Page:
through
fact
let's
transformer and

legs. - GWE

-
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Think whatever you like, Bill. Whatever floats yer boat. Just size both conductors sufficient to carry the full amps, not half the amps, and all will be good. - GWE
Wild Bill wrote:

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If you think about it, only the electrons on my side of the transformer and those in the ground that might mix in - flow in my circuits. The power company induce current flow in the transformer. Without circular flow of some kind, only a static or no current flow condition exists.
Now - if I can only charge the power company for use of 'my electrons'. :-)
Martin
Grant Erwin wrote:

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There is no circular flow, this is a misconception.
The subject began as a discussion of a 240VAC circuit for a welder. Since 240VAC appliances do not require an earth ground (for anything other than safety, not current) to produce an output , there is no return path to earth ground. The earth ground lead of the appliance's power cord isn't connected to the welder's transformer terminals. It's connected to the case of the welder to make it a safe appliance to use. In the event of an internal fault, the case remains at earth ground potential (zero volts). When the current level reaches the circuit breaker rating, the circuit breaker will open. The case is earth grounded so that the operator doesn't die in the event of an internal fault in the welder.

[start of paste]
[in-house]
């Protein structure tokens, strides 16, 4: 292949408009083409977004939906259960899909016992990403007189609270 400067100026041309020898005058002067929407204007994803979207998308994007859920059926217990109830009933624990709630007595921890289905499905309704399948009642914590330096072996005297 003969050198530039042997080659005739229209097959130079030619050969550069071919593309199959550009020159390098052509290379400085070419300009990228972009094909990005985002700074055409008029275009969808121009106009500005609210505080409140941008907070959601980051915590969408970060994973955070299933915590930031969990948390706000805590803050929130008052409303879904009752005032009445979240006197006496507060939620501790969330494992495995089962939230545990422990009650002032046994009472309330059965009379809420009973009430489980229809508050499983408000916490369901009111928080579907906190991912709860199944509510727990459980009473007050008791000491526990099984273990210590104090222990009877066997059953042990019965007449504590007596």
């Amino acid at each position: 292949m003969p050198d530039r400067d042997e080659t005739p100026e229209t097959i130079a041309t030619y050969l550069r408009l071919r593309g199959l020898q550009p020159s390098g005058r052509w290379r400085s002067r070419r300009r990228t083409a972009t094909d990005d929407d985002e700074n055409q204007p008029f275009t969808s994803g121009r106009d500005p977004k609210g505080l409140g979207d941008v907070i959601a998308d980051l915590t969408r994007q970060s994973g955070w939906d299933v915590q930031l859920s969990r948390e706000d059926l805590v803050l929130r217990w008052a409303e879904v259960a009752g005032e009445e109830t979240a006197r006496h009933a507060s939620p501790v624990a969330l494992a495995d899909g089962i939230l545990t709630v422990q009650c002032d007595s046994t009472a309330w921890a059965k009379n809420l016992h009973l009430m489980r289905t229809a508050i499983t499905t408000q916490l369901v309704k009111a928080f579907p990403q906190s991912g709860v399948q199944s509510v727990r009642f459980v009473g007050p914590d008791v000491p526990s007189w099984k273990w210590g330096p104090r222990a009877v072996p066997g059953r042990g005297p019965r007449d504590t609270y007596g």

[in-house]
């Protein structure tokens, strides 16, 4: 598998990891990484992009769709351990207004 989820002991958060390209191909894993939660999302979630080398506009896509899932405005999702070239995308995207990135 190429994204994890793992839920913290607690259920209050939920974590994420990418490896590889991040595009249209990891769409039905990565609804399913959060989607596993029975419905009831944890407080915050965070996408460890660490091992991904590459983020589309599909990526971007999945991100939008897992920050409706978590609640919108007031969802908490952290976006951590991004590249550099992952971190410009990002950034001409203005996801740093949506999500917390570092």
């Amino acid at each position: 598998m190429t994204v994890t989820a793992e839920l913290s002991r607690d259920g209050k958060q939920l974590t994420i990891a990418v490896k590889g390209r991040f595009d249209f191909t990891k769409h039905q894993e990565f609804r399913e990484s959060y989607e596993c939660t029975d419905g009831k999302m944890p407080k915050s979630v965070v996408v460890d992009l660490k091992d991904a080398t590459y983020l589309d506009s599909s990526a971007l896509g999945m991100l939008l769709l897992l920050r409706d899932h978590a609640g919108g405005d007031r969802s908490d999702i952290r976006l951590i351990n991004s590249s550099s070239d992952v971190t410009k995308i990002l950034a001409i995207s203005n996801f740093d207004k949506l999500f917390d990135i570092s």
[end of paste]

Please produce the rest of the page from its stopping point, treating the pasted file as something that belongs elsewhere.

In normal operation, there is no return to anywhere, and definitely not to the utility company transformer. The appliance causes the power to be expended/used/dissipated internally.